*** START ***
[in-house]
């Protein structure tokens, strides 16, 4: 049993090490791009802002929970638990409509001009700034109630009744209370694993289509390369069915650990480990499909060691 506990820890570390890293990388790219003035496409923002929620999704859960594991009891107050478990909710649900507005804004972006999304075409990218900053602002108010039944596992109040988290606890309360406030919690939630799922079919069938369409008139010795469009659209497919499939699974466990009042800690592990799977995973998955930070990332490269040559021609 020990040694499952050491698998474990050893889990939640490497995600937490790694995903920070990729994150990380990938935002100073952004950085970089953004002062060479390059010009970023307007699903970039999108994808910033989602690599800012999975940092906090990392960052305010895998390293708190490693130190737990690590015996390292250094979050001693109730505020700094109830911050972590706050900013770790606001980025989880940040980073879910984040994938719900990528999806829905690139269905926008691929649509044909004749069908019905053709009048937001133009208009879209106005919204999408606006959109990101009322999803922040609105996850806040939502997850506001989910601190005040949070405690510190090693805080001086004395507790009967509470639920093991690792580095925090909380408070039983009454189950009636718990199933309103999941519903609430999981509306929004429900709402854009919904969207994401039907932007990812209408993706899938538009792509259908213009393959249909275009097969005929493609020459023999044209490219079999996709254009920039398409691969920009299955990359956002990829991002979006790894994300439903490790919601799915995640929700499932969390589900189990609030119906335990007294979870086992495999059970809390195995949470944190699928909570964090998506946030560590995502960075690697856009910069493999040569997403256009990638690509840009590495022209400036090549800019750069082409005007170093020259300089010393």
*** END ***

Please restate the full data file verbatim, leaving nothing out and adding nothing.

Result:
[in-house]
């Protein structure tokens, strides 16, 4: 049993090490791009802002929970638990409509001009700034109630009744209370694993289509390369069915650990480990499909060691 506990820890570390890293990388790219003035496409923002929620999704859960594991009891107050478990909710649900507005804004972006999304075409990218900053602002108010039944596992109040988290606890309360406030919690939630799922079919069938369409008139010795469009659209497919499939699974466990009042800690592990799977995973998955930070990332490269040559021609 020990040694499952050491698998474990050893889990939640490497995600937490790694995903920070990729994150990380990938935002100073952004950085970089953004002062060479390059010009970023307007699903970039999108994808910033989602690599800012999975940092906090990392960052305010895998390293708190490693130190737990690590015996390292250094979050001693109730505020700094109830911050972590706050900013770790606001980025989880940040980073879910984040994938719900990528999806829905690139269905926008691929649509044909004749069908019905053709009048937001133009208009879209106005919204999408606006959109990101009322999803922040609105996850806040939502997850506001989910601190005040949070405690510190090693805080001086004395507790009967509470639920093991690792580095925090909380408070039983009454189950009636718990199933309103999941519903609430999981509306929004429900709402854009919904969207994401039907932007990812209408993706899938538009792509259908213009393959249909275009097969005929493609020459023999044209490219079999996709254009920039398409691969920009299955990359956002990829991002979006790894994300439903490790919601799915995640929700499932969390589900189990609030119906335990007294979870086992495999059970809390195995949470944190699928909570964090998506946030560590995502960075690697856009910069493999040569997403256009990638690509840009590495022209400036090549800019750069082409005007170093020259300089010393």